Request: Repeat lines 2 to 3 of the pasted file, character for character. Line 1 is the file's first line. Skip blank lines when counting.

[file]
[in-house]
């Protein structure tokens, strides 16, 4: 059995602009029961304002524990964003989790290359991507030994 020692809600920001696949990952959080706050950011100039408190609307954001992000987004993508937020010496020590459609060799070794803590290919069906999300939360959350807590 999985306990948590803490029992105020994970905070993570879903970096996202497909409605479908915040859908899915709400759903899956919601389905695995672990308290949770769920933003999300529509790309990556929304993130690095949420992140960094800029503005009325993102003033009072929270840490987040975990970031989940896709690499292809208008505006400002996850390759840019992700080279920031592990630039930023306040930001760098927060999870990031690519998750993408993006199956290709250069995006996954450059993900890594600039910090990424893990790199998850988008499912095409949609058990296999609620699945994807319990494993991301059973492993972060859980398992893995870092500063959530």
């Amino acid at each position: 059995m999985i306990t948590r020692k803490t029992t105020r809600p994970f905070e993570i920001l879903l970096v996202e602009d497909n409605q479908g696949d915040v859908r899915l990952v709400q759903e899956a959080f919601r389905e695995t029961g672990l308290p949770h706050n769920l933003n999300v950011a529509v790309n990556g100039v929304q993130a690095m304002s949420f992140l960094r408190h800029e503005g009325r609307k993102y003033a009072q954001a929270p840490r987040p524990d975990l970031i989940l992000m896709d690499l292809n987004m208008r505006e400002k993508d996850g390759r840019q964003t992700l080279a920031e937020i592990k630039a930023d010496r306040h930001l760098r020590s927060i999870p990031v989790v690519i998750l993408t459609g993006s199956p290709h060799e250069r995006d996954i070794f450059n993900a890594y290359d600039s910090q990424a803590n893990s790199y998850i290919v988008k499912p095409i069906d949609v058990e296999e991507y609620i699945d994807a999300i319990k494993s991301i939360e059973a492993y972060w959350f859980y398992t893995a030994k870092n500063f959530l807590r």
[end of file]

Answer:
């Protein structure tokens, strides 16, 4: 059995602009029961304002524990964003989790290359991507030994 020692809600920001696949990952959080706050950011100039408190609307954001992000987004993508937020010496020590459609060799070794803590290919069906999300939360959350807590 999985306990948590803490029992105020994970905070993570879903970096996202497909409605479908915040859908899915709400759903899956919601389905695995672990308290949770769920933003999300529509790309990556929304993130690095949420992140960094800029503005009325993102003033009072929270840490987040975990970031989940896709690499292809208008505006400002996850390759840019992700080279920031592990630039930023306040930001760098927060999870990031690519998750993408993006199956290709250069995006996954450059993900890594600039910090990424893990790199998850988008499912095409949609058990296999609620699945994807319990494993991301059973492993972060859980398992893995870092500063959530």
């Amino acid at each position: 059995m999985i306990t948590r020692k803490t029992t105020r809600p994970f905070e993570i920001l879903l970096v996202e602009d497909n409605q479908g696949d915040v859908r899915l990952v709400q759903e899956a959080f919601r389905e695995t029961g672990l308290p949770h706050n769920l933003n999300v950011a529509v790309n990556g100039v929304q993130a690095m304002s949420f992140l960094r408190h800029e503005g009325r609307k993102y003033a009072q954001a929270p840490r987040p524990d975990l970031i989940l992000m896709d690499l292809n987004m208008r505006e400002k993508d996850g390759r840019q964003t992700l080279a920031e937020i592990k630039a930023d010496r306040h930001l760098r020590s927060i999870p990031v989790v690519i998750l993408t459609g993006s199956p290709h060799e250069r995006d996954i070794f450059n993900a890594y290359d600039s910090q990424a803590n893990s790199y998850i290919v988008k499912p095409i069906d949609v058990e296999e991507y609620i699945d994807a999300i319990k494993s991301i939360e059973a492993y972060w959350f859980y398992t893995a030994k870092n500063f959530l807590r």